Elementary to Intermediate/Middle

On this page

  • Recommended vaccines for specific age group
  • Actions recommended for school nurses
  • Communication tools
    • Sample newsletter blurb
    • Sample letter to parents: transitioning from elementary to middle school
  • Resources for parents and school nurses
  • References

Recommended vaccines for specific age group 

The Centers for Disease Control and Prevention (CDC) schedule below shows the recommended vaccines for children age 7-18. Vaccines for elementary to intermediate/middle school-aged students that may be transitioning is outlined in red. Each state determines the immunizations required for students at the different grade/age levels.1 Depending on your district, the age of the children may vary depending on what level the transition occurs.

Information for Parents 2019 Recommended Immunizations for Children 7 - 18 Years Old

Information for Parents 2019 Recommended Immunizations for Children 7 - 18 Years Old2

Actions recommended for school nurses

  • Prepare interventions Although immunizations are only one aspect of the school nurse’s role3, it is a very important one. According to the NASN position statement for the role of the 21st century school nurse, “immunization compliance is much greater in schools with school nurses (Baisch, Lundeen, & Murphy, 2011).”3 Therefore, school nurses must be cognizant of the transitioning student and how they can appropriately intervene to improve optimal outcomes of immunization compliancy.
  • Collaborate with receiving school nurses The grade level that will be transitioning out of the building in the coming year should be reviewed for missing immunizations, or a status of behind on doses, and preparing for any new doses or immunizations needed for the coming year, according to state law.1 The school nurse, collaborating with the school nurse at the receiving building can communicate about any students that may need monitoring or intervention. Include a note on a student’s chart if there are issues or concerns regarding vaccinations for the receiving nurse to follow up on. As always in charting, be mindful of professionalism.
  • Communicate with parents The school nurse also has the role of communicator with the parents. Required immunizations, as well as recommended immunizations, should be part of the discussion with the parent; the importance of a student’s continued health should be the focus. Parents look to school nurses to provide guidance, education, and to give research-driven information on why they should immunize their child.4 School nurses can host education sessions for parents, students and the school community to address and dispel vaccination myths or mistruths through evidenced-based presentations.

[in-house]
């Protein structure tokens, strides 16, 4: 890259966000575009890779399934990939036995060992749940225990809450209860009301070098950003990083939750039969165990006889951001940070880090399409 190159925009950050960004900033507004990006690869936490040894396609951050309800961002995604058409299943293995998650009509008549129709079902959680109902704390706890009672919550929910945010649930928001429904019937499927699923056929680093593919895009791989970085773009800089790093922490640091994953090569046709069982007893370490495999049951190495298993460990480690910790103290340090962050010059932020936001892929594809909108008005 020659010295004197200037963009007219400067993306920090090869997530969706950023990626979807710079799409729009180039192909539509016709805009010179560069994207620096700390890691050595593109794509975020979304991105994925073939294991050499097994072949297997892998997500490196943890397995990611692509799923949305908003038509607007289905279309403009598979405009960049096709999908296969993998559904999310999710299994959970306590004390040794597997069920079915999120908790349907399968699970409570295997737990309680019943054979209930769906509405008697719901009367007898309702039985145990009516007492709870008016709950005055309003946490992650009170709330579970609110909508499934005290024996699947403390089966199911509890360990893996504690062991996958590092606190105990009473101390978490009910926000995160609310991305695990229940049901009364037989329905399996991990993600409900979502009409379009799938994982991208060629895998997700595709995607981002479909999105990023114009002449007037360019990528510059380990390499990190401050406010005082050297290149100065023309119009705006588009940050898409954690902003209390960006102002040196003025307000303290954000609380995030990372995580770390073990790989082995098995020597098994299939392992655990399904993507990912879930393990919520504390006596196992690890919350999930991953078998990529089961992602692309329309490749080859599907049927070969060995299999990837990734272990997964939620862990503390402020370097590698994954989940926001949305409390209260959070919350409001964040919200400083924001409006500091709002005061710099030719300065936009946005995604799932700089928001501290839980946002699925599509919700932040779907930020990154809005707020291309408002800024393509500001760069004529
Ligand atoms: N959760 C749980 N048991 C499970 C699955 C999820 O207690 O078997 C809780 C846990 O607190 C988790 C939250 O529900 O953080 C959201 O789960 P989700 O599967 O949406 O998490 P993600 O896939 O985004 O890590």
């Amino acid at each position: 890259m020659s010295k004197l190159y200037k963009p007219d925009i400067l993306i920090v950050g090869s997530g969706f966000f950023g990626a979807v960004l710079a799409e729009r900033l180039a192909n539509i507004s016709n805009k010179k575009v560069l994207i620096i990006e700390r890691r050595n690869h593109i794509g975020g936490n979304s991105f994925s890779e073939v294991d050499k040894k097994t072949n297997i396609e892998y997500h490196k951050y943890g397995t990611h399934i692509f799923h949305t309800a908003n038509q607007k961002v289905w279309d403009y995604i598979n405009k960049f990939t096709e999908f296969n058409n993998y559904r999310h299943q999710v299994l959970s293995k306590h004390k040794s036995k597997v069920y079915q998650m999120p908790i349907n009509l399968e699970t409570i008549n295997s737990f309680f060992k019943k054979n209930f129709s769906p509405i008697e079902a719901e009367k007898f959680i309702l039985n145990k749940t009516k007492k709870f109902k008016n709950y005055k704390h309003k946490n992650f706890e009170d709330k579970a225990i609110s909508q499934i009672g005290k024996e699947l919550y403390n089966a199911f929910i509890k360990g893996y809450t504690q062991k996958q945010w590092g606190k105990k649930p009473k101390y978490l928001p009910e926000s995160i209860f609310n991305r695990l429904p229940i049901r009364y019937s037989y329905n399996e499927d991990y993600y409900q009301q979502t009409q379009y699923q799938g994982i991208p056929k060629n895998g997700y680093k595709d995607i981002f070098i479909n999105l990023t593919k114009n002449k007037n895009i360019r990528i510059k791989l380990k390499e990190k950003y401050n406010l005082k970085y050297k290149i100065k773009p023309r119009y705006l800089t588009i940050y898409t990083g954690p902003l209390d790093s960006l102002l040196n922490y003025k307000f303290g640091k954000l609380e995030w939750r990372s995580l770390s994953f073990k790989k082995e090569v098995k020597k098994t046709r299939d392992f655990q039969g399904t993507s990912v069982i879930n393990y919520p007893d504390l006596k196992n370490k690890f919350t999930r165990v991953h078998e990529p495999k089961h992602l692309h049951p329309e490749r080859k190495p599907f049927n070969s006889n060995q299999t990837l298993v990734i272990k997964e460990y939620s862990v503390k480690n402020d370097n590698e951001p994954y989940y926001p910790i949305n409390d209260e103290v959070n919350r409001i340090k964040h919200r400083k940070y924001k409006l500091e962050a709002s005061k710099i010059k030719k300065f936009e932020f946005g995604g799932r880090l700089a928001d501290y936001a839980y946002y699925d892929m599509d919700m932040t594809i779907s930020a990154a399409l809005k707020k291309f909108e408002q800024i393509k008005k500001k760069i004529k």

• Encourage compliance How parents receive information regarding vaccine preventable diseases (VPD) is an individual decision for each school nurse to make, depending on resources available. Technology affords the school nurse the easiest way to send communication home via student systems available in each district. However, this may not be the most effective for parents who are not “technology-savvy.” For those students who may be lacking many vaccines, a phone call or face-to-face meeting with families may be warranted. Parents want to keep their child disease-free and may need encouragement if they do not understand the benefits. Writing a newsletter article, sending follow-up letters to parents, and providing easy access to immunizations by having school-located vaccination (SLV) clinics may help parents arrange for needed boosters.4 Collaborating with community partners to hold SLV clinics or partnering with a mobile vaccination clinic at transitioning times may increase the number of compliant students at the next grade level.
  • Communicate evidence-based information With students transitioning out of elementary, this is a key time to provide evidence-based information on all recommended vaccines including human papillomavirus vaccine,5 as well as the meningococcal vaccine.6 In some states, it may even be required. When given accurate, consistent information, “protection against vaccine-preventable diseases will be increased,” especially “if clinicians consistently recommend and simultaneously administer Tdap, MenACWY, and HPV vaccines at age 11–12 years.”7
  • Collaborate with community resources School nurses use community resources for many student health issues, with immunizations being one of those issues. Area healthcare providers, public health departments, community centers, and other local organizations may all be useful resources to collaborate with to provide information and access to immunizations as well as reliable health care options. Notifying these resources of school compliance deadlines approaching or offering summer clinics with summer sports physicals can help to meet improved outcomes.

Communication tools


1. State-by-State Requirements 
2. CDC Information for Parents 2019 Recommended Immunizations for Children 7 - 18 Years Old 
3. National Association of School Nurses. (2016). The role of the 21st century school nurse (Position Statement). Silver Spring, MD: Author. 
4. CDC HPV Vaccine for Preteens and Teens
5. CDC Meningococcal Vaccines for Preteens and Teens
6. National Association of School Nurses. (2017). School-located vaccination (Position Statement). Silver Spring, MD: Author.  
7. Walker TY, Elam-Evans LD, Singleton JA, et al. National, Regional, State, and Selected Local Area Vaccination Coverage Among Adolescents Aged 13–17 Years — United States, 2016. MMWR Morb Mortal Wkly Rep 2017;66:874–882. DOI: http://dx.doi.org/10.15585/mmwr.mm6633a2